I know about the show and its various spinoffs (New York, Atlanta, Miami, New Jersey–NJ is especially objectionable) because Bravo promotes the pants off of the franchise.  I have always thought that the show was pretty shallow and contrived.  And I am fully aware that skilled editing can make a three-second spat into a three episode arc, so I am under no allusions that I’m watching anything other than a fantasy.  I would watch it for a little while if I caught it on my lunch hour, but I never actually watched the show when it aired.  I felt a little self-righteous about that–if I didn’t watch it when it aired, then I wasn’t an actual fan, right?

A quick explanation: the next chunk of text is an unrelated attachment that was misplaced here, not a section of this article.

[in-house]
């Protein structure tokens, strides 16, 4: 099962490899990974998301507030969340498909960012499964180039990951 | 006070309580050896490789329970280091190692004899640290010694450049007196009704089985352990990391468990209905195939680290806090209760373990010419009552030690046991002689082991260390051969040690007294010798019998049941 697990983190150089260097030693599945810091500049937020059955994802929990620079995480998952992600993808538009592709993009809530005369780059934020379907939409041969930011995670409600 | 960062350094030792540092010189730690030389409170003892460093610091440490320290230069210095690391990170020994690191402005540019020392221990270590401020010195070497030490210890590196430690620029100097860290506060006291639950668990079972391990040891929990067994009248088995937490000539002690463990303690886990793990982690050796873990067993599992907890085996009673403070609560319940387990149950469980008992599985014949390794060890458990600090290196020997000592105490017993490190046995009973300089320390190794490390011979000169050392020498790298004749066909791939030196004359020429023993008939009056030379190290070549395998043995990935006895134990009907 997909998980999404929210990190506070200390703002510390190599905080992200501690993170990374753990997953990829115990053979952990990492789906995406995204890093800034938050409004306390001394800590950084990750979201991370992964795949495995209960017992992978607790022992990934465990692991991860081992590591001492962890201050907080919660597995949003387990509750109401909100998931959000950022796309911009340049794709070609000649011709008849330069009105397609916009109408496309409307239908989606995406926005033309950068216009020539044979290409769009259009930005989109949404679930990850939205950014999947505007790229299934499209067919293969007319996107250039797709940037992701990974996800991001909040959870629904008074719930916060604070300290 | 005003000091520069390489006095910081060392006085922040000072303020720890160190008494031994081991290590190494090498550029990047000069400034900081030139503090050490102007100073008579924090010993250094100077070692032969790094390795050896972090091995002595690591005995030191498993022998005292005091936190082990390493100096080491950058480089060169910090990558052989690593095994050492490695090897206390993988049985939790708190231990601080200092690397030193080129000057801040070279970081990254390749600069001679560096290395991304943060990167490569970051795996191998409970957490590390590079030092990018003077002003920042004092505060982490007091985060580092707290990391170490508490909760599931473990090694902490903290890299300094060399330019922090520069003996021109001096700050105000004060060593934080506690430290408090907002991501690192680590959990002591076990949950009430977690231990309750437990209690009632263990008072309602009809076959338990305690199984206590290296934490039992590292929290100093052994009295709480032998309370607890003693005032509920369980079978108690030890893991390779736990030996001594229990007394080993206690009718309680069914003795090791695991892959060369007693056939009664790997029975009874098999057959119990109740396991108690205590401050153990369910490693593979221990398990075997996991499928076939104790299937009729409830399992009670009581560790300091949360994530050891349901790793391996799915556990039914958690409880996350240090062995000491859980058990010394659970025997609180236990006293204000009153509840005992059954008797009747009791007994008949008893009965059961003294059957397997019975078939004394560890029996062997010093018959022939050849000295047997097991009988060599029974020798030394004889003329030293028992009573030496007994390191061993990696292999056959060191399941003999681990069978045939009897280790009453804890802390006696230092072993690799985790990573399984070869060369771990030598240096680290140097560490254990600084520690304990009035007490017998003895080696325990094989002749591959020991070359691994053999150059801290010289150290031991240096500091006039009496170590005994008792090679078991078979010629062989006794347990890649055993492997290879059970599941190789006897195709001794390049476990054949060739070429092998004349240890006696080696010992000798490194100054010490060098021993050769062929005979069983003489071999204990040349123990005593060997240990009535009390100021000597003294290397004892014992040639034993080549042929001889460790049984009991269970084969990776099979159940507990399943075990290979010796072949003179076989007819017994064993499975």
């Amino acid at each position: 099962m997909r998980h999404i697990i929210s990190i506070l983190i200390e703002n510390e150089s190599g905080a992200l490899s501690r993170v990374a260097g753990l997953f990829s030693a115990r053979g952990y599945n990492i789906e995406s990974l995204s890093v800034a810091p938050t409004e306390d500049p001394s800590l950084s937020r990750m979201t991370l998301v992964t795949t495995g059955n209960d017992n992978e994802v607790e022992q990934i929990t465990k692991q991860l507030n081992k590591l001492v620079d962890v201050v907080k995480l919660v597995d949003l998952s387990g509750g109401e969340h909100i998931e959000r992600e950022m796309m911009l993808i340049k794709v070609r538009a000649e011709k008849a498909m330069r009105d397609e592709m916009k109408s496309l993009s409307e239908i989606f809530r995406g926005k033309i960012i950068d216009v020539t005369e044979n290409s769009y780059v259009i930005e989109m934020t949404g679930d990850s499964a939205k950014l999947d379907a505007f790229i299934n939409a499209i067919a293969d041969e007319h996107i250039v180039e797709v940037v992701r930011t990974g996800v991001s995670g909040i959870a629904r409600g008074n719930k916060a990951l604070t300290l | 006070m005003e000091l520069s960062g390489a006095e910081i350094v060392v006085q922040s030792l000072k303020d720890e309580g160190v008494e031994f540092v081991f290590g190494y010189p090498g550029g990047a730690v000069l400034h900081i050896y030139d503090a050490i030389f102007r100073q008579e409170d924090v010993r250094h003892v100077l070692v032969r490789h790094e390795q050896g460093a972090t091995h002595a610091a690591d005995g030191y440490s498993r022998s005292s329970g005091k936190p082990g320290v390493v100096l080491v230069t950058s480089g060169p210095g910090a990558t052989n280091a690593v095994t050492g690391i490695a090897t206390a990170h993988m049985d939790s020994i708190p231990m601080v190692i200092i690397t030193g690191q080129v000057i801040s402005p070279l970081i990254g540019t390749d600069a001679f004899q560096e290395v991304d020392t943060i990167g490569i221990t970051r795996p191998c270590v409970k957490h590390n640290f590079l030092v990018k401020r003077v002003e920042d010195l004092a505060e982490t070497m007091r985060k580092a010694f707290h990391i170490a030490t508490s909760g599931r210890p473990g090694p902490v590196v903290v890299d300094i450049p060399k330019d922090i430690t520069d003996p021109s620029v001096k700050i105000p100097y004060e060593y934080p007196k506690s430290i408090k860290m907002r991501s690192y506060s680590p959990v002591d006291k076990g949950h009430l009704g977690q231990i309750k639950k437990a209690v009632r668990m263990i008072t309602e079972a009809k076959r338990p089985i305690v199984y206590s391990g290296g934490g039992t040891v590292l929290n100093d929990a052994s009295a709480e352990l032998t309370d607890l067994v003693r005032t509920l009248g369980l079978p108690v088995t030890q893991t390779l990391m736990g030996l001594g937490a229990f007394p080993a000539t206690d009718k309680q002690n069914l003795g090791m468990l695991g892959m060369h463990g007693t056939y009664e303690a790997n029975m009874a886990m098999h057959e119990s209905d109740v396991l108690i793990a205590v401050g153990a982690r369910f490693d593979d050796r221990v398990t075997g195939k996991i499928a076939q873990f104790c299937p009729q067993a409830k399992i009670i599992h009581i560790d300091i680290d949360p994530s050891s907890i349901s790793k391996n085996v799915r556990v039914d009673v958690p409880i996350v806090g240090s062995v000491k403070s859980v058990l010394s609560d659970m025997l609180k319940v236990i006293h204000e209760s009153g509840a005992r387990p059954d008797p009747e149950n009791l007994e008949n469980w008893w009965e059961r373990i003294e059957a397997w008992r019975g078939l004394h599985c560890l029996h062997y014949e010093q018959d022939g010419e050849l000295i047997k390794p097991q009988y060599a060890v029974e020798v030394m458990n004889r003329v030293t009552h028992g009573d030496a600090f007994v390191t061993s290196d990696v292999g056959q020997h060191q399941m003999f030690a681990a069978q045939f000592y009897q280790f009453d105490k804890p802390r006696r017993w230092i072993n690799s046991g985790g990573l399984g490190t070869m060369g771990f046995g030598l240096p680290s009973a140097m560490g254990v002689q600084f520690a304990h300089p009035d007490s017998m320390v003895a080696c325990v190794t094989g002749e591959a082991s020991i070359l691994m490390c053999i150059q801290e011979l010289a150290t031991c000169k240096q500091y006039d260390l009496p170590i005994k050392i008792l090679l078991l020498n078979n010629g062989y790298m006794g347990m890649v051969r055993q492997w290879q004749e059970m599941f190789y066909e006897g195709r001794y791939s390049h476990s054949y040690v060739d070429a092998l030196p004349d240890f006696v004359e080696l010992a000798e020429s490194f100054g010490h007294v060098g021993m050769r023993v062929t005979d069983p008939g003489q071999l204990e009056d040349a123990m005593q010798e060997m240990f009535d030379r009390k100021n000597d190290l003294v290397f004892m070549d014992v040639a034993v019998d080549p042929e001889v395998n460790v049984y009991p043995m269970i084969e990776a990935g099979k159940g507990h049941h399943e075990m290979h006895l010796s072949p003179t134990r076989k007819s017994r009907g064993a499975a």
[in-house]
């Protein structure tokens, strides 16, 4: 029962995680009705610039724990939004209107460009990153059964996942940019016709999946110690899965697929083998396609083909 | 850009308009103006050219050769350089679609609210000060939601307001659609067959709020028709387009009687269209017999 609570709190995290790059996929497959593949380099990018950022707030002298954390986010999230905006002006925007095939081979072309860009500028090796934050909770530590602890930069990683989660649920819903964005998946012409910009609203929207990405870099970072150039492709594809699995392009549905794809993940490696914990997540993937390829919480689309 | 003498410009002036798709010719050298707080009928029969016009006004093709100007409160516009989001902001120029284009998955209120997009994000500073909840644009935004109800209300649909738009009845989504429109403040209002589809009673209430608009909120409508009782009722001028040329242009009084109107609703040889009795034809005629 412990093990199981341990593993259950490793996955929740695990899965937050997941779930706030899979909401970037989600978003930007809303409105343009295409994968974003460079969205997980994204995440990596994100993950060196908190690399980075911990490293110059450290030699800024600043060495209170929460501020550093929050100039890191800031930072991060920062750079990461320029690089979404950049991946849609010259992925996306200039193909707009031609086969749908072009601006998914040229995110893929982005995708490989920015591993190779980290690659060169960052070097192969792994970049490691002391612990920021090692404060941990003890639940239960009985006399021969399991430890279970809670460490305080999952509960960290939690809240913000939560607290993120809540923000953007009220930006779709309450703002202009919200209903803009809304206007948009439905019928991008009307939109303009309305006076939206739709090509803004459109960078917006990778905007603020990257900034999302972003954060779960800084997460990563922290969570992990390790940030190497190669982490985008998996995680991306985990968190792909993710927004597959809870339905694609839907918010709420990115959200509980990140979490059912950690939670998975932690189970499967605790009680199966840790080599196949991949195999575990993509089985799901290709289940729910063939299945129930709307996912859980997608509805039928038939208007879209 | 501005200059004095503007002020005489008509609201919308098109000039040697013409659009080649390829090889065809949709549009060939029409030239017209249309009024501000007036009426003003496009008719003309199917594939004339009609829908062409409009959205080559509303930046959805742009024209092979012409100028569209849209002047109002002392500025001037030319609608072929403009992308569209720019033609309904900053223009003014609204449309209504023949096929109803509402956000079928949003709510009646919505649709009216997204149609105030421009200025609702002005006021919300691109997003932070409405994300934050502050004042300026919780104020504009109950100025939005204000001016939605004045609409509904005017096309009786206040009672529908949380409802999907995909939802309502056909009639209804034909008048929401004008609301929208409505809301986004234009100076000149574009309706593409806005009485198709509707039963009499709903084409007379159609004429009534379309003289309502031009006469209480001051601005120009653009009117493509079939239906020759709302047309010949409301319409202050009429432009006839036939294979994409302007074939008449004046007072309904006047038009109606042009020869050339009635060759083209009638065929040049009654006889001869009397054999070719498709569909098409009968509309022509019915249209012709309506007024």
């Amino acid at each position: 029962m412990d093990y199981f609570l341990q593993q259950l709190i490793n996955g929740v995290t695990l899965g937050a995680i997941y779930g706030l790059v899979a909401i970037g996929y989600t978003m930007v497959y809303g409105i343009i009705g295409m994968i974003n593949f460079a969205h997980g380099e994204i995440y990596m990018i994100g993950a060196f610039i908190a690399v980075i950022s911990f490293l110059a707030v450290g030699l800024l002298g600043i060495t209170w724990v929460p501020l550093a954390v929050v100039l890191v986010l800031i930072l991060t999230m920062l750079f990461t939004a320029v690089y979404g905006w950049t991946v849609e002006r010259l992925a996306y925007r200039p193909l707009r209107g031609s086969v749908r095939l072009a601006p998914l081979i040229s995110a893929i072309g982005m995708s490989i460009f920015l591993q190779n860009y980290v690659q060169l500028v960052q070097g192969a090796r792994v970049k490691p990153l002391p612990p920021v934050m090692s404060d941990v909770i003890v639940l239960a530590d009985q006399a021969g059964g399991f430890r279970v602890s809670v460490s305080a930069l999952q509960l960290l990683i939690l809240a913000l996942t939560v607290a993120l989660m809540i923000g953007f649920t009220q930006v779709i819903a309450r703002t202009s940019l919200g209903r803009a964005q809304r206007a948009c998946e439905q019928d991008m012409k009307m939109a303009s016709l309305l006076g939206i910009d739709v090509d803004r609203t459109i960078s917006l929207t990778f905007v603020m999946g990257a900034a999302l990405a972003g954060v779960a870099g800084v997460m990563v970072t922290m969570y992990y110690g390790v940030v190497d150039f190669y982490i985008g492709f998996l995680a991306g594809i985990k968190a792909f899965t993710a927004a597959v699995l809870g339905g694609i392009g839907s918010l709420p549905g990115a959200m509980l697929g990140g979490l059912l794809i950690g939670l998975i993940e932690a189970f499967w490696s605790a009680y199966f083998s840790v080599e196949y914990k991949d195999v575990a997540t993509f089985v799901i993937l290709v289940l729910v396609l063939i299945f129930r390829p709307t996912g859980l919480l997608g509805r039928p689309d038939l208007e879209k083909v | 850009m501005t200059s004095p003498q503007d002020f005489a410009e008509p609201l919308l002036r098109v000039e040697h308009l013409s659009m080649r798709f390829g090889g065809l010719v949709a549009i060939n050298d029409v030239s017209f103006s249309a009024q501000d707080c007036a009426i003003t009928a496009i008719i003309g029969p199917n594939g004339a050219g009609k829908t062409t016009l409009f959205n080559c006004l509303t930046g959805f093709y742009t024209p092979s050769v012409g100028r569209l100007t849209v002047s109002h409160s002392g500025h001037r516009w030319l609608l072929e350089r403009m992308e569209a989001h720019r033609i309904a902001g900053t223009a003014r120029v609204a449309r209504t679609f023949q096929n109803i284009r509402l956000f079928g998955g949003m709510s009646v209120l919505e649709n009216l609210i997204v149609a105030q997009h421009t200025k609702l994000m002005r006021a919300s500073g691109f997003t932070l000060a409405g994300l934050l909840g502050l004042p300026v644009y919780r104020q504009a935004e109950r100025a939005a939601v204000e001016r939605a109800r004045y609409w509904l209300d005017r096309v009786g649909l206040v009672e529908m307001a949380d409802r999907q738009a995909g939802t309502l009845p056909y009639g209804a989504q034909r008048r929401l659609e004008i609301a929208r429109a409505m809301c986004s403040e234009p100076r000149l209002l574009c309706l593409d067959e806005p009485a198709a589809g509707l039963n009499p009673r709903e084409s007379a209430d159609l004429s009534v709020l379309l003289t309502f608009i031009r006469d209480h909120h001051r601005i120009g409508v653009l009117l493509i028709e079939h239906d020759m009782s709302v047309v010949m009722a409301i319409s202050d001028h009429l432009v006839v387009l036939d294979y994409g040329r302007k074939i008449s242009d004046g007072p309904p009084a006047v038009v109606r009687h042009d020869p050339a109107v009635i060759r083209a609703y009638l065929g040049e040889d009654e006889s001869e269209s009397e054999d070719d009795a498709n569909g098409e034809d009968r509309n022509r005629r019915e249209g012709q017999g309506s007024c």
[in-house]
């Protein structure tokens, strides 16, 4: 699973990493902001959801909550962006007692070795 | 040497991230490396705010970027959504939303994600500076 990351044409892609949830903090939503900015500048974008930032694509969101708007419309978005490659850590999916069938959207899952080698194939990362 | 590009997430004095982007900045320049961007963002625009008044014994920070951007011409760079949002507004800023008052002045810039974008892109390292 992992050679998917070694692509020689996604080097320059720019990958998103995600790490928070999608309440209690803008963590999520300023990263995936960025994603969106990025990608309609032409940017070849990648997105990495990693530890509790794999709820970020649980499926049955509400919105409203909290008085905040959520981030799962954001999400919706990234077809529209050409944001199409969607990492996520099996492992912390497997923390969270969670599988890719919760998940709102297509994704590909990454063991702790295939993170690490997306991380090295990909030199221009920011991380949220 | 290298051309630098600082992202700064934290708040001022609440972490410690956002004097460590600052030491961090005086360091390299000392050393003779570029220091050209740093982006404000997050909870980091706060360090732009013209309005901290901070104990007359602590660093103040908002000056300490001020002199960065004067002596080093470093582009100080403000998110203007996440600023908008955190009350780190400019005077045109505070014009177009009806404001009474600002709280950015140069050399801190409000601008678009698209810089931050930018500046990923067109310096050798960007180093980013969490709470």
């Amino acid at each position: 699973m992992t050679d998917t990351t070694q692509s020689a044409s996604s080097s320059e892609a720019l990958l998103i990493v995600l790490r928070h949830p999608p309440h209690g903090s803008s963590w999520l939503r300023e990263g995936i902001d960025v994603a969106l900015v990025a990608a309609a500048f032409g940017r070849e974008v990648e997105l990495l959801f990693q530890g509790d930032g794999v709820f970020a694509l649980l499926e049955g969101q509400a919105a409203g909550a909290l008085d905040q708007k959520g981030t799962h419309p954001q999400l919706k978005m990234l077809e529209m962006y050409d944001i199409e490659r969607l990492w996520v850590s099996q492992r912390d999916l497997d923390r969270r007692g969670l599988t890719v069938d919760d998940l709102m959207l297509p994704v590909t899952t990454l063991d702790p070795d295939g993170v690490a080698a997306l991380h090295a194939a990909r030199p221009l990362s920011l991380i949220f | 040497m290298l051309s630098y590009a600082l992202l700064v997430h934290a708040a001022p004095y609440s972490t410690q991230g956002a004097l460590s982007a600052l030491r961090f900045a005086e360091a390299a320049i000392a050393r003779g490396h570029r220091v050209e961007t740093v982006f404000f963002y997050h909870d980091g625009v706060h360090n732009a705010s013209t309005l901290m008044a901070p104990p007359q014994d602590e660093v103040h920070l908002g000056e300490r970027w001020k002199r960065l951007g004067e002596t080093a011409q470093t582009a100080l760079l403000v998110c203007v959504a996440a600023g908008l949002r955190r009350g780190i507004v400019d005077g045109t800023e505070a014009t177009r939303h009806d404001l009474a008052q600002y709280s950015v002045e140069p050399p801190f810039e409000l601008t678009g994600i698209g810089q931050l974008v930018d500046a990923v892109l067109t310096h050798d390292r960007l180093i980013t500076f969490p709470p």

I am reticent to admit that this current season of The Real Housewives of OC, I have watched nearly every episode.  Intentionally.  I realized the other night that I was sneaking around to catch up.  I would wait until my husband went to bed to cue up the latest episode On Demand or slip in half an episode folding laundry while the kids napped.  When the retrospective aired a week ago, I was kind of excited to watch it.  It sucked me into its vortex.

Maybe it’s because I’m playing part-time housewife as I transition from grad school life to full-time professor this summer.  Maybe it’s because I love seeing their fancy lifestyle.  Really, though, I think the show is so sociological.  It’s a “real-life” example of the complexity of social class, and I can’t stop watching because I am intrigued by the relationship between social class and money for these women.  These women have money which affords them experiences and opportunities that regular folks simply do not have.  But their money does not translate into an understanding of the unwritten social norms around high society.